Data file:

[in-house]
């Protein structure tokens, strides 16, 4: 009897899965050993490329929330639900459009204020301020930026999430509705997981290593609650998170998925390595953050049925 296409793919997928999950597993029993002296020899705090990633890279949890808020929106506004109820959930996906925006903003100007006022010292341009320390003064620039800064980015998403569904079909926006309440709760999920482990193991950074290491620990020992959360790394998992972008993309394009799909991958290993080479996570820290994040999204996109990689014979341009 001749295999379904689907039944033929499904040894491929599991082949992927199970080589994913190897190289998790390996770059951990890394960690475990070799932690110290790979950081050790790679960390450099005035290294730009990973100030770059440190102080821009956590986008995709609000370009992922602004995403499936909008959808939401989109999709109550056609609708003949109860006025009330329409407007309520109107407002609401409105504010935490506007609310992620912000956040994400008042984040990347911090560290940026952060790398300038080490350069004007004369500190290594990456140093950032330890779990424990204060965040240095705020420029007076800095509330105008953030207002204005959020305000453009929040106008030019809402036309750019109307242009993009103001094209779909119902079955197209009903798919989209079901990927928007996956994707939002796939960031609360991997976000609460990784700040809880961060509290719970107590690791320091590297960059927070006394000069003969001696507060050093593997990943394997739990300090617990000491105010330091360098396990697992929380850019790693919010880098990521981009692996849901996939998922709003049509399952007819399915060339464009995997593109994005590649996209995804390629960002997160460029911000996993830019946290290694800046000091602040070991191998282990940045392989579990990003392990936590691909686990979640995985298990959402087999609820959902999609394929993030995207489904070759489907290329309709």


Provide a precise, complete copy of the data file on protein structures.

[in-house]
């Protein structure tokens, strides 16, 4: 009897899965050993490329929330639900459009204020301020930026999430509705997981290593609650998170998925390595953050049925 296409793919997928999950597993029993002296020899705090990633890279949890808020929106506004109820959930996906925006903003100007006022010292341009320390003064620039800064980015998403569904079909926006309440709760999920482990193991950074290491620990020992959360790394998992972008993309394009799909991958290993080479996570820290994040999204996109990689014979341009 001749295999379904689907039944033929499904040894491929599991082949992927199970080589994913190897190289998790390996770059951990890394960690475990070799932690110290790979950081050790790679960390450099005035290294730009990973100030770059440190102080821009956590986008995709609000370009992922602004995403499936909008959808939401989109999709109550056609609708003949109860006025009330329409407007309520109107407002609401409105504010935490506007609310992620912000956040994400008042984040990347911090560290940026952060790398300038080490350069004007004369500190290594990456140093950032330890779990424990204060965040240095705020420029007076800095509330105008953030207002204005959020305000453009929040106008030019809402036309750019109307242009993009103001094209779909119902079955197209009903798919989209079901990927928007996956994707939002796939960031609360991997976000609460990784700040809880961060509290719970107590690791320091590297960059927070006394000069003969001696507060050093593997990943394997739990300090617990000491105010330091360098396990697992929380850019790693919010880098990521981009692996849901996939998922709003049509399952007819399915060339464009995997593109994005590649996209995804390629960002997160460029911000996993830019946290290694800046000091602040070991191998282990940045392989579990990003392990936590691909686990979640995985298990959402087999609820959902999609394929993030995207489904070759489907290329309709």